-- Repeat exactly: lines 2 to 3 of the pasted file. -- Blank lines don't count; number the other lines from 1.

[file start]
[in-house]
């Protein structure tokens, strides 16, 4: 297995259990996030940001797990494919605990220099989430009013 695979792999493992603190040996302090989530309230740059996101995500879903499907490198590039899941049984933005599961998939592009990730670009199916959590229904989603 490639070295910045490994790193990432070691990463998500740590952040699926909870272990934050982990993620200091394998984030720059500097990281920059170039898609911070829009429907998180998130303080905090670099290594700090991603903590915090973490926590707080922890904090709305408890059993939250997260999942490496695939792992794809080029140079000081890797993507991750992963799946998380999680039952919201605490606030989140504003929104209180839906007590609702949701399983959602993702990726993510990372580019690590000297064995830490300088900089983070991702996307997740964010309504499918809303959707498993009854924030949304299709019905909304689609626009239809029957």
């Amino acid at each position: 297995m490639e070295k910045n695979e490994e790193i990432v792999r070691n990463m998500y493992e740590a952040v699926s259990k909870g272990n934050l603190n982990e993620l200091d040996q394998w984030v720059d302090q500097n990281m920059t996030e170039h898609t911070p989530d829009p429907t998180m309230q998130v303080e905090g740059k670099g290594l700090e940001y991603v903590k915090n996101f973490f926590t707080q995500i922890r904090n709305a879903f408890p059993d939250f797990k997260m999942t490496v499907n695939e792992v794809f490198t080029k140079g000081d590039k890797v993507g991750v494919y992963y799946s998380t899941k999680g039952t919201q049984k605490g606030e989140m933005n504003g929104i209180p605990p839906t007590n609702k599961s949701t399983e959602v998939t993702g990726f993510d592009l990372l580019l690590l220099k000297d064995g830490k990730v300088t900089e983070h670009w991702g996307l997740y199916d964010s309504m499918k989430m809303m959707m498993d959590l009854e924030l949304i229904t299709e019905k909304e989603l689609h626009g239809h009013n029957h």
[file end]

């Protein structure tokens, strides 16, 4: 297995259990996030940001797990494919605990220099989430009013 695979792999493992603190040996302090989530309230740059996101995500879903499907490198590039899941049984933005599961998939592009990730670009199916959590229904989603 490639070295910045490994790193990432070691990463998500740590952040699926909870272990934050982990993620200091394998984030720059500097990281920059170039898609911070829009429907998180998130303080905090670099290594700090991603903590915090973490926590707080922890904090709305408890059993939250997260999942490496695939792992794809080029140079000081890797993507991750992963799946998380999680039952919201605490606030989140504003929104209180839906007590609702949701399983959602993702990726993510990372580019690590000297064995830490300088900089983070991702996307997740964010309504499918809303959707498993009854924030949304299709019905909304689609626009239809029957």
């Amino acid at each position: 297995m490639e070295k910045n695979e490994e790193i990432v792999r070691n990463m998500y493992e740590a952040v699926s259990k909870g272990n934050l603190n982990e993620l200091d040996q394998w984030v720059d302090q500097n990281m920059t996030e170039h898609t911070p989530d829009p429907t998180m309230q998130v303080e905090g740059k670099g290594l700090e940001y991603v903590k915090n996101f973490f926590t707080q995500i922890r904090n709305a879903f408890p059993d939250f797990k997260m999942t490496v499907n695939e792992v794809f490198t080029k140079g000081d590039k890797v993507g991750v494919y992963y799946s998380t899941k999680g039952t919201q049984k605490g606030e989140m933005n504003g929104i209180p605990p839906t007590n609702k599961s949701t399983e959602v998939t993702g990726f993510d592009l990372l580019l690590l220099k000297d064995g830490k990730v300088t900089e983070h670009w991702g996307l997740y199916d964010s309504m499918k989430m809303m959707m498993d959590l009854e924030l949304i229904t299709e019905k909304e989603l689609h626009g239809h009013n029957h």